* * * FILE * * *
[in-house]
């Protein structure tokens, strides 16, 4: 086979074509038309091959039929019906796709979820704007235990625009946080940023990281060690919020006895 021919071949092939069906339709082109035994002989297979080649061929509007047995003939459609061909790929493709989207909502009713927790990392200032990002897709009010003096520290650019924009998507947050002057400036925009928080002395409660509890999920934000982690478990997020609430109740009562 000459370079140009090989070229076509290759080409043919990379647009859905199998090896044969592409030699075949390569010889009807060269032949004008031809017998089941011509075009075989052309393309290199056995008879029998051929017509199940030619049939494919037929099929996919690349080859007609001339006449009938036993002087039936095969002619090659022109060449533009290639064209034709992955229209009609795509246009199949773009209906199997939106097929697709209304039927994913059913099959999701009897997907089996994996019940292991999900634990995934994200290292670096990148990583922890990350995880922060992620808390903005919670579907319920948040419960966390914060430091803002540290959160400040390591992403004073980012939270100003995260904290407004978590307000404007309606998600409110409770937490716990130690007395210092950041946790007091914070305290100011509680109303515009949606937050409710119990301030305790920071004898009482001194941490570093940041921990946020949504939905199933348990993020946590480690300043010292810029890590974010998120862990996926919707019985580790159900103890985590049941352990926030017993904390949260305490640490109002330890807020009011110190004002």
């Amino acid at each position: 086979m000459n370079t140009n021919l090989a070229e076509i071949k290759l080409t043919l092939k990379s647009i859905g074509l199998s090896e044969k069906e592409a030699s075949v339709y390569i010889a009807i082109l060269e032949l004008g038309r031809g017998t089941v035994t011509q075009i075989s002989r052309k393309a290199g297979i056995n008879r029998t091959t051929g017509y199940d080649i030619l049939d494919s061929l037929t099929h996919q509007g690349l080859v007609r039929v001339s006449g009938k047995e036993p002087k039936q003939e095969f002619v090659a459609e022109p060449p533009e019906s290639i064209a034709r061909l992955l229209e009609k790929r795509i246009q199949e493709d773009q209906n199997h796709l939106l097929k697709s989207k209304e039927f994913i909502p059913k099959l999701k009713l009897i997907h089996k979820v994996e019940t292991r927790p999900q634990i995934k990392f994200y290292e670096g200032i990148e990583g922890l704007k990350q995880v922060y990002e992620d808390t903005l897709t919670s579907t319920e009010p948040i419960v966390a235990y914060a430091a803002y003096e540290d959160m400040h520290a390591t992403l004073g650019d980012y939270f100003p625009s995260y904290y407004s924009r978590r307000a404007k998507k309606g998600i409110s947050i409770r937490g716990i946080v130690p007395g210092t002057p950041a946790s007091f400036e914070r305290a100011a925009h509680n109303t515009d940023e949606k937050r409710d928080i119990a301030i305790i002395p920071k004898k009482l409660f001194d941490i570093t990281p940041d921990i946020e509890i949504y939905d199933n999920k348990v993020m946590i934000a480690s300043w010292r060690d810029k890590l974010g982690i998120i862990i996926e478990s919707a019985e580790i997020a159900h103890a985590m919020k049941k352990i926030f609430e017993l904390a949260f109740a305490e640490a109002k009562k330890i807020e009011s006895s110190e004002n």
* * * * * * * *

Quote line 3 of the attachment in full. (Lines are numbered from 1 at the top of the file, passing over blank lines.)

């Amino acid at each position: 086979m000459n370079t140009n021919l090989a070229e076509i071949k290759l080409t043919l092939k990379s647009i859905g074509l199998s090896e044969k069906e592409a030699s075949v339709y390569i010889a009807i082109l060269e032949l004008g038309r031809g017998t089941v035994t011509q075009i075989s002989r052309k393309a290199g297979i056995n008879r029998t091959t051929g017509y199940d080649i030619l049939d494919s061929l037929t099929h996919q509007g690349l080859v007609r039929v001339s006449g009938k047995e036993p002087k039936q003939e095969f002619v090659a459609e022109p060449p533009e019906s290639i064209a034709r061909l992955l229209e009609k790929r795509i246009q199949e493709d773009q209906n199997h796709l939106l097929k697709s989207k209304e039927f994913i909502p059913k099959l999701k009713l009897i997907h089996k979820v994996e019940t292991r927790p999900q634990i995934k990392f994200y290292e670096g200032i990148e990583g922890l704007k990350q995880v922060y990002e992620d808390t903005l897709t919670s579907t319920e009010p948040i419960v966390a235990y914060a430091a803002y003096e540290d959160m400040h520290a390591t992403l004073g650019d980012y939270f100003p625009s995260y904290y407004s924009r978590r307000a404007k998507k309606g998600i409110s947050i409770r937490g716990i946080v130690p007395g210092t002057p950041a946790s007091f400036e914070r305290a100011a925009h509680n109303t515009d940023e949606k937050r409710d928080i119990a301030i305790i002395p920071k004898k009482l409660f001194d941490i570093t990281p940041d921990i946020e509890i949504y939905d199933n999920k348990v993020m946590i934000a480690s300043w010292r060690d810029k890590l974010g982690i998120i862990i996926e478990s919707a019985e580790i997020a159900h103890a985590m919020k049941k352990i926030f609430e017993l904390a949260f109740a305490e640490a109002k009562k330890i807020e009011s006895s110190e004002n």